“CARICOM and our regional partners are deeply concerned as our international partners,” Holness said, noting that the regional leaders have been intensively engaged in finding a solution to the Haitian crisis and that “strong and decision action owned by the people of Haiti must be taken to stem the seed of lawlessness and hopelessness before it is too late.

“We are deeply distressed that it is already too late for too many, who have lost far too much at the hands of criminal gangs. The fear of the situation in Haiti worsening to become a civil war is now a real one,” Holness said, adding “we are all agreed that this cannot be allowed to happen, not in our hemisphere with our long standing democratic tradition and reputation as a zone of peace”.

He said in the past tremendous assistance had been given to Haiti to ensure democratic rule, adding “Haiti needs new cohesive domestic resolve and the requisite support from its partners.

“The people of Haiti deserve the opportunity to experience another way of being to determine their destiny, to secure their rights and to be free from oppressive forces within and without. This will therefore require a long term reconstruction and support plan from the region and the international partners, said Holness.

He said that Haitian voices must be central to any solution and that they “must feel and know that they are vital part of the process, having ownership in its planning and implementation.

Holness, who held bilateral talks with Blinken on Monday, said it is his hope that at the end of the meeting here “we would have developed a clear and defined pathway forward.

“The people of Haiti need and deserve nothing less than the safety, freedom and prosperity that the first free Black republic deserves,” Holness added.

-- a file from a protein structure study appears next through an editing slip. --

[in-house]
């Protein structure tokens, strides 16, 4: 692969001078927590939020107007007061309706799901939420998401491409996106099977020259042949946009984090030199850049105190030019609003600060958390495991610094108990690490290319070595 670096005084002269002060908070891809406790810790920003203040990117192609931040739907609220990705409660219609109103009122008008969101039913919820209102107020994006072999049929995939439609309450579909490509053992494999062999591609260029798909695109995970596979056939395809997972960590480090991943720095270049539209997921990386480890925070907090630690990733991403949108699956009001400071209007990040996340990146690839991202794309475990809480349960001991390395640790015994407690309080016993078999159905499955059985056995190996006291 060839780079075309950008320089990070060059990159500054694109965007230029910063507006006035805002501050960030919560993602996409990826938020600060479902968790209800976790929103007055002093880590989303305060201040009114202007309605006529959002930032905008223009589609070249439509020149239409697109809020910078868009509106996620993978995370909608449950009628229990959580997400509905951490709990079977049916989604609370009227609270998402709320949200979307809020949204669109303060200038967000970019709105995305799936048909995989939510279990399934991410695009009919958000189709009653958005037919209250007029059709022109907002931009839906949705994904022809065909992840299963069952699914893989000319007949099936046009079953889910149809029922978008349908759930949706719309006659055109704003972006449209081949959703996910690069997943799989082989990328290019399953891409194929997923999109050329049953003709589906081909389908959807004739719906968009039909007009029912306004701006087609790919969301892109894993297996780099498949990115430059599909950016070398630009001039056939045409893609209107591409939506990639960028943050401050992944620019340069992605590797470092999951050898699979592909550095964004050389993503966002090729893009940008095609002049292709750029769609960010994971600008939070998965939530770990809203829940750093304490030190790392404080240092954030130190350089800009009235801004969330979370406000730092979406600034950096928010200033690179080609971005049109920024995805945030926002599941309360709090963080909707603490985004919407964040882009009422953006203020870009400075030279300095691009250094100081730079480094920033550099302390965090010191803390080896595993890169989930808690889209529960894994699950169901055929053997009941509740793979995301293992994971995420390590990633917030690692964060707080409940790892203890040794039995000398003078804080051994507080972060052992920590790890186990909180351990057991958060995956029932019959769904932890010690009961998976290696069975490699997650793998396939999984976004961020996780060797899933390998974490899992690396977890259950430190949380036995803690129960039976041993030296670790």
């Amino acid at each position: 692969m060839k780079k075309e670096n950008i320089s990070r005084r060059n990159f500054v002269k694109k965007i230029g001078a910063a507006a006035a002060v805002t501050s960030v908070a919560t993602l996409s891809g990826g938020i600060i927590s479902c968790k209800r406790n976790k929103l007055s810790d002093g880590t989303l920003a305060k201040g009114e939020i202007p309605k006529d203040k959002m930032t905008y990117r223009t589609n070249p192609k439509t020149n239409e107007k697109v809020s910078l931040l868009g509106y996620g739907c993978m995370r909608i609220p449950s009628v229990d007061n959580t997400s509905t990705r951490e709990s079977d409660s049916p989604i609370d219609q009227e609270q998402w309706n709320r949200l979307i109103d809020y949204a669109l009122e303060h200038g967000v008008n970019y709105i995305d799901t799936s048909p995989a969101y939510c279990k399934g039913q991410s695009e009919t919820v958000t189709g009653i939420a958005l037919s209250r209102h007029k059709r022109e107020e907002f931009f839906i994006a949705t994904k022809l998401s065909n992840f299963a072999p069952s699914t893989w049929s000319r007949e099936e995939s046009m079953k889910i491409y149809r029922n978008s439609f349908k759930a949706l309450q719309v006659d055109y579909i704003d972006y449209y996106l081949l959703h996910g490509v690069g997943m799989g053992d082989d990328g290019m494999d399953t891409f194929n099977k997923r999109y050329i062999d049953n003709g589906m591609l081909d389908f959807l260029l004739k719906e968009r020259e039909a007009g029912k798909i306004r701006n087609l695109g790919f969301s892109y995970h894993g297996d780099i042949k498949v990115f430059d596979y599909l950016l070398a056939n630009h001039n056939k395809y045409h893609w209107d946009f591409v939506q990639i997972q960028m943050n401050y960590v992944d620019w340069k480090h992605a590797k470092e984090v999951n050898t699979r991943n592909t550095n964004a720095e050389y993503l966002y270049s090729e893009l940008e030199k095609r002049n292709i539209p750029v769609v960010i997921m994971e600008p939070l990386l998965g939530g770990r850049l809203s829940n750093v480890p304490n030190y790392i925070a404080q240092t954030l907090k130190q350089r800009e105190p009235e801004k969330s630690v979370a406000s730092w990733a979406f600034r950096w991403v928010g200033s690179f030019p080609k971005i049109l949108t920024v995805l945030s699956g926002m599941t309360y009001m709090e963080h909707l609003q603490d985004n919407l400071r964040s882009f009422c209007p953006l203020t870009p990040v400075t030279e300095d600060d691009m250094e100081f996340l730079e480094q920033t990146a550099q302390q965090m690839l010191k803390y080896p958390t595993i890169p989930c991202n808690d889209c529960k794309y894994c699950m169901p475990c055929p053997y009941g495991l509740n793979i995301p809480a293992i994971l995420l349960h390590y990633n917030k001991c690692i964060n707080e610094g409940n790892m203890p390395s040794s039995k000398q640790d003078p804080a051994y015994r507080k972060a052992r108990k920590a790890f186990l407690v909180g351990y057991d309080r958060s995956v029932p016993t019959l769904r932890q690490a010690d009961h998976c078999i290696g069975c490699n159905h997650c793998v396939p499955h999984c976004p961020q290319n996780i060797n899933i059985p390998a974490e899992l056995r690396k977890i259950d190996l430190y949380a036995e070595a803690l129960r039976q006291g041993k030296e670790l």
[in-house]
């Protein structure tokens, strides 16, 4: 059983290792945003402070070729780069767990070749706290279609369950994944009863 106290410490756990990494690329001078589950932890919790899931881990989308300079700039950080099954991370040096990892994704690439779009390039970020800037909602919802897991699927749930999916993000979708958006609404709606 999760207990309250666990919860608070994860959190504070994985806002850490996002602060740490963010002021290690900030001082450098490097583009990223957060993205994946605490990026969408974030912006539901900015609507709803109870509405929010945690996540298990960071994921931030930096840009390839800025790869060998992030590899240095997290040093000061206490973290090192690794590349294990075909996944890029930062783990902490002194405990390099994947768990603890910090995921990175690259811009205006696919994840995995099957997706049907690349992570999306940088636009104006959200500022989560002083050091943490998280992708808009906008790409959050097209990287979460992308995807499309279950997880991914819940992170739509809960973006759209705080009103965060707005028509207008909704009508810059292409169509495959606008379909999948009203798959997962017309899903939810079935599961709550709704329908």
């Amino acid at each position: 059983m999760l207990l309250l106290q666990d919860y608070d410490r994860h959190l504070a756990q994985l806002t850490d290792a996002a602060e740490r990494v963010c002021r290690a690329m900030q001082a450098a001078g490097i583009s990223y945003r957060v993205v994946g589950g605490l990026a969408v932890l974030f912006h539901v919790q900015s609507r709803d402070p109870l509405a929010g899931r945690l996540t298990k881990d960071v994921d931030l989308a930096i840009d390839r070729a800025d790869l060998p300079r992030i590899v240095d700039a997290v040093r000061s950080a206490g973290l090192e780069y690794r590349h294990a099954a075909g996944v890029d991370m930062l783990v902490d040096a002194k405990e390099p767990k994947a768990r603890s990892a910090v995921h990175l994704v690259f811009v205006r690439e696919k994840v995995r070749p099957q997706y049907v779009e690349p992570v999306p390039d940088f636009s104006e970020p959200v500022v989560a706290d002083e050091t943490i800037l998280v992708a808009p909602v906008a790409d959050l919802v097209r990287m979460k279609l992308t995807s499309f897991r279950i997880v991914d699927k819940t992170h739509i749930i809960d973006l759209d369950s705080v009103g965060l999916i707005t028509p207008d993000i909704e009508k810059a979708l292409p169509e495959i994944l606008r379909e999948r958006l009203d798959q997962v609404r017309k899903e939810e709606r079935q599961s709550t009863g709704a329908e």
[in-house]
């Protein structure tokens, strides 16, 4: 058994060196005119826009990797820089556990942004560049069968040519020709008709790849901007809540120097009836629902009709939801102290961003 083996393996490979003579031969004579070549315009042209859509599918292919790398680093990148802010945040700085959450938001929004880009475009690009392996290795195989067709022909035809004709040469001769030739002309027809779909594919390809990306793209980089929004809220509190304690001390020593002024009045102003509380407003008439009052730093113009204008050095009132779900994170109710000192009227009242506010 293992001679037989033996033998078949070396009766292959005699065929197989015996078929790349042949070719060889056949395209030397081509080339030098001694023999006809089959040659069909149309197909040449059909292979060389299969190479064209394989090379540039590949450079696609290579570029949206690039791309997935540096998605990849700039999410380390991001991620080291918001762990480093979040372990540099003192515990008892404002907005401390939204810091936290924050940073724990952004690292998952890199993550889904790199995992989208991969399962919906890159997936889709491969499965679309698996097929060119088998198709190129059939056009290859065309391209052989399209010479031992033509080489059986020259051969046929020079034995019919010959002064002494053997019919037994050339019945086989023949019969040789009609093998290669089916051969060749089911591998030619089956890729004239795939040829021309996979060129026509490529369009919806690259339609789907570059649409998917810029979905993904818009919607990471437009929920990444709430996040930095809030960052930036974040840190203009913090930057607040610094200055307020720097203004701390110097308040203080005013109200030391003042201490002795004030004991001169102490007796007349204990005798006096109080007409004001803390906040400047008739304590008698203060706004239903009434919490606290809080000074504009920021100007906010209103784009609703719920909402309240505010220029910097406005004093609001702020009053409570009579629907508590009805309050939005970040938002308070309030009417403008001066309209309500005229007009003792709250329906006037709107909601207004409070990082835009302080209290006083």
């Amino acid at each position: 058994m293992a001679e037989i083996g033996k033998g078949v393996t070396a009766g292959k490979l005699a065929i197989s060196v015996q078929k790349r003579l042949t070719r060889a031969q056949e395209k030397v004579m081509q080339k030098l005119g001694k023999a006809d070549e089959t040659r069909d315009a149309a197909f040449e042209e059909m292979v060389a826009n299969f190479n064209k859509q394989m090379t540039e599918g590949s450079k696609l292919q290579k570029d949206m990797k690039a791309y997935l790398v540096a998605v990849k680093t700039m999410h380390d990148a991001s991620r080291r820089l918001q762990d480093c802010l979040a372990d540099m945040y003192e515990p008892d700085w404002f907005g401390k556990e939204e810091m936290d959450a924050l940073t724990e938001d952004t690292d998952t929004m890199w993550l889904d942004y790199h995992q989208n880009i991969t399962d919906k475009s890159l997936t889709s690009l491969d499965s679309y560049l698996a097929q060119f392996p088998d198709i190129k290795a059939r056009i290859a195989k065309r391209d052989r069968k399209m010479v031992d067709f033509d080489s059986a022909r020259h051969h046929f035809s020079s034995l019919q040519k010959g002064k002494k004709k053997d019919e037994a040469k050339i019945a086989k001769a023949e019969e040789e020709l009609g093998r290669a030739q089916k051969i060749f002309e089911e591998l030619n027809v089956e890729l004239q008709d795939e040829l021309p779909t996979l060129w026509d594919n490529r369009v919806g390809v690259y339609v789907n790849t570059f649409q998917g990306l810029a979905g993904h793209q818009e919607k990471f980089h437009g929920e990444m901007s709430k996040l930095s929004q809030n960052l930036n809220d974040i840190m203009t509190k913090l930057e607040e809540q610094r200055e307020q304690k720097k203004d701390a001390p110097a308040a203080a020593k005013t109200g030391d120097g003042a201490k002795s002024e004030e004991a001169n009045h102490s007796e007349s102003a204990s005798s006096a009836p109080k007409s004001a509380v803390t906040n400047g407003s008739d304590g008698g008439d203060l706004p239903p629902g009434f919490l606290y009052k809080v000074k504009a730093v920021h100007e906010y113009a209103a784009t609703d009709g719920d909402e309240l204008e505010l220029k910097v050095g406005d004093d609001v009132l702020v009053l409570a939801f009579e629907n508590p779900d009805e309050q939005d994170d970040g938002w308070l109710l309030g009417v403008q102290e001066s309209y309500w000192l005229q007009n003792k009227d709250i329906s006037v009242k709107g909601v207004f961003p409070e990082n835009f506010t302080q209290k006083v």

For his part, Blinken said Haiti was faced with a political crisis, unrest creating an “untenable situation for the Haitian people.

“We all know that urgent action is needed on both the political and security tracks to help move things in a better direction, to help do right by the people of Haiti, Blinken said adding Washington’s presence here “was to listen to your ideas but also to provide out concrete support for the way forward …in particular the joint proposal developed by CARICOM and all of the Haitian stakeholders to expedite a political transition.

‘We support the plan to create a broad based inclusive, independent presidential college that would in particular first take concrete steps to meet the immediate needs of the Haitian people, second to enable the swift deployment of the Multinational Security System and third through that deployment, through a reinforced Haitian National Police create the security situation that is necessary for holding free and fair elections”.

Blinken also took the opportunity to announce that the United States Department of Defence is doubling its approved support for the MSS to US$200 million, bringing the total US support to US$300 million. In addition, Washington is providing US$33 million in more humanitarian assistance to the people of Haiti.

In a telephone address to the meeting, Canada’s Prime Minister Justin Trudeau re-affirmed his country’s ongoing support for a Haitian-led plan for the French country, adding “Haiti needs all of us to continue to focus on their well-being”.

He said Canada would continue to be there for the Haitian-led solution “I know we are close to resolving it but there are still more work to do and Canada will continue to be there with financial contribution and humanitarian contribution and any form of political support we can”.

The meeting also heard support from Mexico and France with Paris indicating it is not supportive of Prime Minister Henry being forced into exile. (CMC)